Wynken, Blynken, and Nod

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This article is about the poem. For the 1938 animated short film, see Wynken, Blynken and Nod (film).
Wynken, Blynken and Nod, by Mabel Landrum Torrey, 1918, formerly a fountain, Washington Park, Denver[1]

"Wynken, Blynken, and Nod" is a popular poem for children written by American writer and poet Eugene Field and published on March 9, 1889. The original title was Dutch Lullaby.

The poem is a fantasy bed-time story about three children sailing and fishing amongst the stars from a boat which is a wooden shoe. The little fishermen symbolize a sleepy child's blinking eyes and nodding head.


Wynken, Blynken, and Nod one night
Sailed off in a wooden shoe —
Sailed on a river of crystal light,
Into a sea of dew.
"Where are you going, and what do you wish?"
The old moon asked the three.
"We have come to fish for the herring fish
That live in this beautiful sea;
Nets of silver and gold have we!"
Said Wynken, Blynken, and Nod.

The old moon laughed and sang a song,
As they rocked in the wooden shoe,
And the wind that sped them all night long
Ruffled the waves of dew.
The little stars were the herring fish
That lived in that beautiful sea —
"Now cast your nets wherever you wish —
Never afraid are we";
So cried the stars to the fishermen three:
Wynken, Blynken, and Nod.

All night long their nets they threw
To the stars in the twinkling foam —
Then down from the skies came the wooden shoe,
Bringing the fishermen home;
'Twas all so pretty a sail
 it seemed
As if it could not be,
And some folks thought 'twas a dream they'd dreamed
Of sailing that beautiful sea —
But I shall name you the fishermen three:
Wynken, Blynken, and Nod.

Wynken and Blynken are two little eyes,
And Nod is a little head,
And the wooden shoe that sailed the skies
Is a wee one's trundle-bed.
So shut your eyes while mother sings
Of wonderful sights that be,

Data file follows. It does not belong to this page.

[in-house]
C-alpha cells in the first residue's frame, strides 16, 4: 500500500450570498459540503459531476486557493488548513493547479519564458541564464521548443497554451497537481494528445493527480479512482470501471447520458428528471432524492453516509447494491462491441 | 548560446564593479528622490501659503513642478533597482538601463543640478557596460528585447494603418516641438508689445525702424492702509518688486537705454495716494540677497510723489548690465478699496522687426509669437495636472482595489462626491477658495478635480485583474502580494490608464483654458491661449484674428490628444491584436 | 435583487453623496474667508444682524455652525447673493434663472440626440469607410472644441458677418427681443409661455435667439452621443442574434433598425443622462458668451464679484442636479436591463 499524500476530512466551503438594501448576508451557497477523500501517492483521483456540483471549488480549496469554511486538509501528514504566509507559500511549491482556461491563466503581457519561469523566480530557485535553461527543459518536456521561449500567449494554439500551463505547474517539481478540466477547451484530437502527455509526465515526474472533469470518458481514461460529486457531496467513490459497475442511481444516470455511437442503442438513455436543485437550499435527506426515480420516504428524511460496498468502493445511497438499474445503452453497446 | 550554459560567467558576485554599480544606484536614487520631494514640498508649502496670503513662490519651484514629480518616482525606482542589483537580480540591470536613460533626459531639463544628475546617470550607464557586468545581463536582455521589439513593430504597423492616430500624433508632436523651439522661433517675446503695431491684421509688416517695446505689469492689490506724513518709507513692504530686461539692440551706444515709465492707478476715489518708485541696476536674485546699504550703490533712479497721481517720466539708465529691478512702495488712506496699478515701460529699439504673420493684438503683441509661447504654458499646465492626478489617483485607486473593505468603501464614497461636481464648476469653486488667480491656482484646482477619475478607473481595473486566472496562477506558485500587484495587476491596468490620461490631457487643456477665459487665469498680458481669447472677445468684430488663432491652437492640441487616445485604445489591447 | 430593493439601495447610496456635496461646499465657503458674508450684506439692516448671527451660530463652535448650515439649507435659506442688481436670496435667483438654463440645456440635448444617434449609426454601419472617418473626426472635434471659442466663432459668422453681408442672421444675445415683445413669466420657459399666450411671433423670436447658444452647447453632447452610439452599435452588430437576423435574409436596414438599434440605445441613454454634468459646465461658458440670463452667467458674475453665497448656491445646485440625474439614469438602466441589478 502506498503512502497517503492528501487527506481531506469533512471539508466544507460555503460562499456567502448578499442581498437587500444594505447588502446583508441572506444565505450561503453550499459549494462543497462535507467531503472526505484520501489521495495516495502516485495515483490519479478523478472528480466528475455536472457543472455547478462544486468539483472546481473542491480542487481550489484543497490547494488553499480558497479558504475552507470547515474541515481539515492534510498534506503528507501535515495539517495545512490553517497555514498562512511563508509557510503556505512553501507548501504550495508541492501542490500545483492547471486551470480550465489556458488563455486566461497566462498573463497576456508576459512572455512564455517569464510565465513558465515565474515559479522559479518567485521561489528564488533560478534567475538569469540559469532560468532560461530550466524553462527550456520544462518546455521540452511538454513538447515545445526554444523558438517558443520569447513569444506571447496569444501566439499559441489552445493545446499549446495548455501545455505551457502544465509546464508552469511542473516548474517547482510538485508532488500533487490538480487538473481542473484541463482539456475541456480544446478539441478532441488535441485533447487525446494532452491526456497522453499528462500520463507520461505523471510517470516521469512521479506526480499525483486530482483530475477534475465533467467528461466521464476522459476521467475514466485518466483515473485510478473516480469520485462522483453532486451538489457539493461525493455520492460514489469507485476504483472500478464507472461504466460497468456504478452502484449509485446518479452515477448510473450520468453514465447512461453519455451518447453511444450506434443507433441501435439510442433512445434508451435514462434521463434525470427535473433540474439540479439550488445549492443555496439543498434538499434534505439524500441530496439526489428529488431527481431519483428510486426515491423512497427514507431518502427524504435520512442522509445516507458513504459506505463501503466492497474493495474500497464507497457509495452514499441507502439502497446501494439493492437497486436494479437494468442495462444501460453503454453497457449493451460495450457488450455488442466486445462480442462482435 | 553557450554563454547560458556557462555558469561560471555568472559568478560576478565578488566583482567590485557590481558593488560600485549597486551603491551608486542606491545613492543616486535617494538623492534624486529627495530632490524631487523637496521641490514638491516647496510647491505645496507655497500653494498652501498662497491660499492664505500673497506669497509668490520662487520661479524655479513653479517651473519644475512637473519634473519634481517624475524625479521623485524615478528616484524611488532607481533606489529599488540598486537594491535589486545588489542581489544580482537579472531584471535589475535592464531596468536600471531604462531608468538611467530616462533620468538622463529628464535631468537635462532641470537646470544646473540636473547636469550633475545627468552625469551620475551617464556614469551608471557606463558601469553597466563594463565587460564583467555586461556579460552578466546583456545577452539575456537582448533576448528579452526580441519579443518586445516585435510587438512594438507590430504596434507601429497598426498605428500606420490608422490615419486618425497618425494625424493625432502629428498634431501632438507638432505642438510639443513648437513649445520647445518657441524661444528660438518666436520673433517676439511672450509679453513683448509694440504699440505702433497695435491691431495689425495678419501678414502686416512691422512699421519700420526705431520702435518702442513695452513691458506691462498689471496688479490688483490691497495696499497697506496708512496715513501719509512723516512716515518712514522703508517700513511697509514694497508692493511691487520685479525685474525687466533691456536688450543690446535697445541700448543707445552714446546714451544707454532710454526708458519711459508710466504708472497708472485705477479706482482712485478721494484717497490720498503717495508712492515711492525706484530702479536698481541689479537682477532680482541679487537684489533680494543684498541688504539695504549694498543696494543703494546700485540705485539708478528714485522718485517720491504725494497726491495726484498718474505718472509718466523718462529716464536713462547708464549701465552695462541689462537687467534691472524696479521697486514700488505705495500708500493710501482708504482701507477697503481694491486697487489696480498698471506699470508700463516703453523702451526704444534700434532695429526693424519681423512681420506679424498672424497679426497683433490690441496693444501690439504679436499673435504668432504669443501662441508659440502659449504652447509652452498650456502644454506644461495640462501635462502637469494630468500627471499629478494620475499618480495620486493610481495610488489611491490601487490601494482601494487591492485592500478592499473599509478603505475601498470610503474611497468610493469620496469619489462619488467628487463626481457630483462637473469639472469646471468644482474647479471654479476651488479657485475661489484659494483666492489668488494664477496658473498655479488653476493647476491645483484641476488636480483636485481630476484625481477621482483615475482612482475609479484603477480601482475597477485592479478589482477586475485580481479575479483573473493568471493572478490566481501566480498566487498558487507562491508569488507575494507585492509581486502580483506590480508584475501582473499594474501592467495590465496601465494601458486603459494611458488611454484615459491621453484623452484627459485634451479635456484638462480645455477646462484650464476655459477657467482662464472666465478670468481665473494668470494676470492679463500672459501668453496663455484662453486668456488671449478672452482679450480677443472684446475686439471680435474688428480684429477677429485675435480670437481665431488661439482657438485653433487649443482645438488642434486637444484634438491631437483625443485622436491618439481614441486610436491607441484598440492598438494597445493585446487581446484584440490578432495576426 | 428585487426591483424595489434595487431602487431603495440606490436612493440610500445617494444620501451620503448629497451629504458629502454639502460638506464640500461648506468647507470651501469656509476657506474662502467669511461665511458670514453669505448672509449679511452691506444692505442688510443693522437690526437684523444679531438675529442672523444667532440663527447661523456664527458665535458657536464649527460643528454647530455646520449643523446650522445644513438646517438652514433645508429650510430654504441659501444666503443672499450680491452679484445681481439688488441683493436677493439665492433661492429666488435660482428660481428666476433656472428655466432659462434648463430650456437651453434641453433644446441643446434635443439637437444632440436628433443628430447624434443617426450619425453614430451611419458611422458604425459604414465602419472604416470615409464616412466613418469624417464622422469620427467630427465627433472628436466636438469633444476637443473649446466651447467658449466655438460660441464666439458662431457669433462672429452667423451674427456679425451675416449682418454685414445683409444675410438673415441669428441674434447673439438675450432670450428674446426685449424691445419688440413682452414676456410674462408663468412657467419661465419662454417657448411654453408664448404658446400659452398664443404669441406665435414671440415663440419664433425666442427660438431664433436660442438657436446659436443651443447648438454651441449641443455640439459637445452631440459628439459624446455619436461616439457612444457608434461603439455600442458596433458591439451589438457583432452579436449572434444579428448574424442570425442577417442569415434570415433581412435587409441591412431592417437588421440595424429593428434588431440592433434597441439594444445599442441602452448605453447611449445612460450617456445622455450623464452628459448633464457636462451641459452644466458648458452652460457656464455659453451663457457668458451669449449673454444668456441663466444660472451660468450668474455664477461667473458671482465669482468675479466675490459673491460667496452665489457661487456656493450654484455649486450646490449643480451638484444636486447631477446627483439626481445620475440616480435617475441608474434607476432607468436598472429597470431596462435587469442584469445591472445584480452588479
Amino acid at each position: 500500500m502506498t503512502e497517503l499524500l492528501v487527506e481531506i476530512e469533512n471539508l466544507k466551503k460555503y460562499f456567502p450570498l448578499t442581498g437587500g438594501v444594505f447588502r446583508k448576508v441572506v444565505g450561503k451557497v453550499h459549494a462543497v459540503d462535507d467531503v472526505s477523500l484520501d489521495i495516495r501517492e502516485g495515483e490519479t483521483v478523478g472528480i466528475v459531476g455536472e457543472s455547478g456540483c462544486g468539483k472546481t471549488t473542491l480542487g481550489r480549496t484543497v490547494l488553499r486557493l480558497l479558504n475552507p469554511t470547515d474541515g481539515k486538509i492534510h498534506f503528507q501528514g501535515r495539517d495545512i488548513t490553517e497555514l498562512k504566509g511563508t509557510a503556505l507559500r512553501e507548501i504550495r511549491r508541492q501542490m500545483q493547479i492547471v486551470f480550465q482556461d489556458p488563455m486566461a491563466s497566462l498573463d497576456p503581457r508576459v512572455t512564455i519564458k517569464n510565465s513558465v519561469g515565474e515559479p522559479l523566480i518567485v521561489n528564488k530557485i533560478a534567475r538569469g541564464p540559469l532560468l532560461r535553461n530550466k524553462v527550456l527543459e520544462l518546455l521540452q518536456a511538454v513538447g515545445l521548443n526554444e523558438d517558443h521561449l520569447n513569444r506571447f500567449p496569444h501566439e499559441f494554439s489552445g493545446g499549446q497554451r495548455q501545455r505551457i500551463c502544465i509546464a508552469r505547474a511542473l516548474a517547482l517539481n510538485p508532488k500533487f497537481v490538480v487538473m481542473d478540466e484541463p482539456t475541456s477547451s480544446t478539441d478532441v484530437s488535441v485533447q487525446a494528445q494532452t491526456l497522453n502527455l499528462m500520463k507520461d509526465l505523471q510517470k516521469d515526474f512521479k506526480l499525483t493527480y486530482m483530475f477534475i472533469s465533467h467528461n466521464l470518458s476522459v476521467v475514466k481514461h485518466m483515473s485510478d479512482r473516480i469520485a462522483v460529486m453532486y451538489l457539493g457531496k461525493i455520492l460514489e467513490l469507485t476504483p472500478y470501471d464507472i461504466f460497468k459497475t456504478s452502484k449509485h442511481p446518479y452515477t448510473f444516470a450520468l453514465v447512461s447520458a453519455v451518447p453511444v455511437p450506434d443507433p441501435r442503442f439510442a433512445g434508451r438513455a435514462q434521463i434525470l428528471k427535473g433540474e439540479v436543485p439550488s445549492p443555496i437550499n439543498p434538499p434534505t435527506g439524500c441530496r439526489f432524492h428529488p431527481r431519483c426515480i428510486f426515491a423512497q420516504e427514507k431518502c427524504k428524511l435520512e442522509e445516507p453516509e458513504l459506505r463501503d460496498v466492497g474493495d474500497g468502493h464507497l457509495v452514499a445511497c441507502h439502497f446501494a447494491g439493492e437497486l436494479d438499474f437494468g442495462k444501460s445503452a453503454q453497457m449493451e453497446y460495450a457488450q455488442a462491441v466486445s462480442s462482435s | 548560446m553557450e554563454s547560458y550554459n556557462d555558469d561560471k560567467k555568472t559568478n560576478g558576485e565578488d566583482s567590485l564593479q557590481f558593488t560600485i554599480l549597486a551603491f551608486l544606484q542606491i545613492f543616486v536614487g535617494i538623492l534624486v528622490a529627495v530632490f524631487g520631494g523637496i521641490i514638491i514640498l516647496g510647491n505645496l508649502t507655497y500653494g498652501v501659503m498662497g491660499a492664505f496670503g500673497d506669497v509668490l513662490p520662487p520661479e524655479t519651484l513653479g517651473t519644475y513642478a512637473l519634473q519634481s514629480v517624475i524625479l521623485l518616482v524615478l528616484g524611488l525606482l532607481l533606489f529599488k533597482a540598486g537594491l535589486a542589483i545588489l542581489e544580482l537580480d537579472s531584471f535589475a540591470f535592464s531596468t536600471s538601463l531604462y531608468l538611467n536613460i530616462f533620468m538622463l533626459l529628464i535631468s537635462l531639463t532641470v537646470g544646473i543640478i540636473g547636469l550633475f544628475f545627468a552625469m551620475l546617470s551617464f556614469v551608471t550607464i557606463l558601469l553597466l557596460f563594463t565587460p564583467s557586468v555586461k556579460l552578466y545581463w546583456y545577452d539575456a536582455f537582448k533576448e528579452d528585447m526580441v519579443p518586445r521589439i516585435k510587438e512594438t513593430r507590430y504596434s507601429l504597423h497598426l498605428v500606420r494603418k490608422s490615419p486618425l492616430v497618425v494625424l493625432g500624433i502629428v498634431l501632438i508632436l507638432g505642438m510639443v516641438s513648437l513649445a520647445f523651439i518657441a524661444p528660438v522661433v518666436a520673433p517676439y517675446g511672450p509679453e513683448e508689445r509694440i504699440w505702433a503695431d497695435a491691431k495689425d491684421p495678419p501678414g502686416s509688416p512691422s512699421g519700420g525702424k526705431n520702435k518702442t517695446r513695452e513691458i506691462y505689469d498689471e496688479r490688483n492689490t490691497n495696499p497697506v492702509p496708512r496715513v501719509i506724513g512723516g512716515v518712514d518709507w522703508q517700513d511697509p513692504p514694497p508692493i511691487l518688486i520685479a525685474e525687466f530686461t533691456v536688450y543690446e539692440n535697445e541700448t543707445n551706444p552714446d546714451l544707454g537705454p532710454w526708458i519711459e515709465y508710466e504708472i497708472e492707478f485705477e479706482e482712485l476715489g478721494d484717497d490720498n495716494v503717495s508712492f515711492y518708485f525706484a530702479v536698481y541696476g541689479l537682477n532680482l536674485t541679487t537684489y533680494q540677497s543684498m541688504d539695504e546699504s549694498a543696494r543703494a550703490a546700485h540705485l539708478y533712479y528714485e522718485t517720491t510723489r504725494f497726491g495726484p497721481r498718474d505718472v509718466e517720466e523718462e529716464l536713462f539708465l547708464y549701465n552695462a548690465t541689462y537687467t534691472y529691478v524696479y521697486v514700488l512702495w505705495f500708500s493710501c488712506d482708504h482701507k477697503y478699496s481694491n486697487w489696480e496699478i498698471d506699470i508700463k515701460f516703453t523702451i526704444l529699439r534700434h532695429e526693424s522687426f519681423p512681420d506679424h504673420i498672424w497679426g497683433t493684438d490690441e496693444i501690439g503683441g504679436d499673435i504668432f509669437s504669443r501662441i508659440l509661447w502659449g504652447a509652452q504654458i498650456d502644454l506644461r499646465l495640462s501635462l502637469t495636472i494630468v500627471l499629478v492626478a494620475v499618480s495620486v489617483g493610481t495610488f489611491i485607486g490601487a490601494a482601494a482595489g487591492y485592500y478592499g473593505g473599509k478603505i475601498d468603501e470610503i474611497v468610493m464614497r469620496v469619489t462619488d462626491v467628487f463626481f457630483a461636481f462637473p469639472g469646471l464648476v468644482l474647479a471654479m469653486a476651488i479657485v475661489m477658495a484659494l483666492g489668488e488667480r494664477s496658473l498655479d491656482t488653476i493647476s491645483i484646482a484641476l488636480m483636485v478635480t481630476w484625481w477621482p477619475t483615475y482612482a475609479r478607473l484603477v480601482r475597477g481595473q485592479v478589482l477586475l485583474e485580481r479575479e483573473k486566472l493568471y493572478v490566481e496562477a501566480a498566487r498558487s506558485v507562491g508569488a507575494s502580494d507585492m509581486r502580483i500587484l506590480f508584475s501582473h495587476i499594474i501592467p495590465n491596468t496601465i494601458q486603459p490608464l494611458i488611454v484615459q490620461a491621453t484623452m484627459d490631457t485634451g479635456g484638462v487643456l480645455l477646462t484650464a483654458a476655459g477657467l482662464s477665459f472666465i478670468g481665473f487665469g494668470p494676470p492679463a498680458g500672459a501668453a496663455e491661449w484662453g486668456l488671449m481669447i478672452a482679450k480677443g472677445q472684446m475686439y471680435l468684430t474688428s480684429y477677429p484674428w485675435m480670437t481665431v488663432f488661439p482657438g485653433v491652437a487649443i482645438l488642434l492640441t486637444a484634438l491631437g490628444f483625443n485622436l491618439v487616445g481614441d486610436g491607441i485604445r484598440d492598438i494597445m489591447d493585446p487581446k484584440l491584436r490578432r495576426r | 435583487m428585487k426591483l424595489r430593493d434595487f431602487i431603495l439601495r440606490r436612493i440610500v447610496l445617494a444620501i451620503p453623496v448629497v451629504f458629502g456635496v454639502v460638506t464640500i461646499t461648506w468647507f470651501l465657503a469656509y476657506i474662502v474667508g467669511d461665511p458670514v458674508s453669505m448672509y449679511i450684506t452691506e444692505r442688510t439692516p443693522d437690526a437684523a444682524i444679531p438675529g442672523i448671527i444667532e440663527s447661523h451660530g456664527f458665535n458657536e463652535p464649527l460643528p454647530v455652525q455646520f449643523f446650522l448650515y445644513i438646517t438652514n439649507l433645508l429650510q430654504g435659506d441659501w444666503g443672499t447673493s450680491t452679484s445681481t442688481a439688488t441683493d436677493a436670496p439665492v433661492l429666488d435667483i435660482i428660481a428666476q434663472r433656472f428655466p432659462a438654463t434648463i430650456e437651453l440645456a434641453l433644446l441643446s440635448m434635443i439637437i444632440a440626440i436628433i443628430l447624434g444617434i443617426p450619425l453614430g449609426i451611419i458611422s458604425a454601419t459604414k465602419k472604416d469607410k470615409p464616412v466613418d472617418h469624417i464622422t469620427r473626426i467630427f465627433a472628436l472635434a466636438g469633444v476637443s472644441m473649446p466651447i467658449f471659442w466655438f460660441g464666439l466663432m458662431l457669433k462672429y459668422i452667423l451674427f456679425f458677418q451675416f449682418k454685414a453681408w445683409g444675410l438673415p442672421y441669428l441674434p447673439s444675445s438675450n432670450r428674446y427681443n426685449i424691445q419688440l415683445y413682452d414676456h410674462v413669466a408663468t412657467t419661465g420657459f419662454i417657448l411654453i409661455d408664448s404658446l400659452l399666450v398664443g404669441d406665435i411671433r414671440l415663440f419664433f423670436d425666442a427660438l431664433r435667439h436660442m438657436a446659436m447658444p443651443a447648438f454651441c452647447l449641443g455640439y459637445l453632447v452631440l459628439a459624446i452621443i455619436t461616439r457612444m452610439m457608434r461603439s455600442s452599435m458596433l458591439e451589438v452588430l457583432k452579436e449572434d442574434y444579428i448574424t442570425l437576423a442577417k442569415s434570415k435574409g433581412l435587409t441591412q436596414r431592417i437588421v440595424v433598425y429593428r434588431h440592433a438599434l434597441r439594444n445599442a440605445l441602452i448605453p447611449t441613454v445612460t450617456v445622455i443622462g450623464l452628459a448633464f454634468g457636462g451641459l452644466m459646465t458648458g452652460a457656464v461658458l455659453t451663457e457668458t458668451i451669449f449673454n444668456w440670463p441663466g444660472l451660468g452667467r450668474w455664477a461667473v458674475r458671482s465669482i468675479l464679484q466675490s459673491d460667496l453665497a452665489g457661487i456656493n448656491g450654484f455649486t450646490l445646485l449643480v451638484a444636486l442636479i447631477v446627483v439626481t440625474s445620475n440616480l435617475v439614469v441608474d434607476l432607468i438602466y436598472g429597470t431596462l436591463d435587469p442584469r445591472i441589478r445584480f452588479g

And you shall see the beautiful things
As you rock in the misty sea,
Where the old shoe rocked the fishermen three:
Wynken, Blynken, and Nod.[2]

Musical adaptations[edit]

Many musicians have noted its lyrical structure: Ethelbert Woodbridge Nevin the American pianist and composer wrote a piano setting, and musical versions have been recorded by The Big 3 featuring Cass Elliot (1963), as have the Simon Sisters (1964), the Ivy League Trio (1964), The Irish Rovers on their album The Life of the Rover in 1969, Donovan on his children's album H.M.S. Donovan (1971),[3] Roger Whittaker on his children's album The Magical World of Roger Whittaker (1975)[4]

Buffy Saint-Marie sang a version on Sesame Street in 1975, and on her album Sweet America (1976), as have Fred Penner on his children's album The Cat Came Back (1979) and by The Doobie Brothers (1981). Kevin Roth used it in his album Now I Lay Me Down to Sleep.[5] while composer Christopher Klaich set a contemporary lullaby concert setting for soprano Bianca Showalter which has either piano or chamber orchestral accompaniment. Composer Stephen DeCesare composed a SATB version of the popular poem. Valentine Wolfe released a heavy metal version in their album A Child's Bestiary (2016).[6]

Joanie Bartels, a popular choice for children's music and lullabies in the 80's and 90's, also has her own version of "Wynken, Blynken, and Nod," the fourth track on her 1985 album "Lullaby Magic".

Barney & Friends did a cover of the song for the 1995 album Barney's Sleepytime Songs.

References in other artistic works[edit]

  • Mabel Torrey created "Wynken, Blynken and Nod Fountain", dedicated in 1919 in Denver's Washington Park.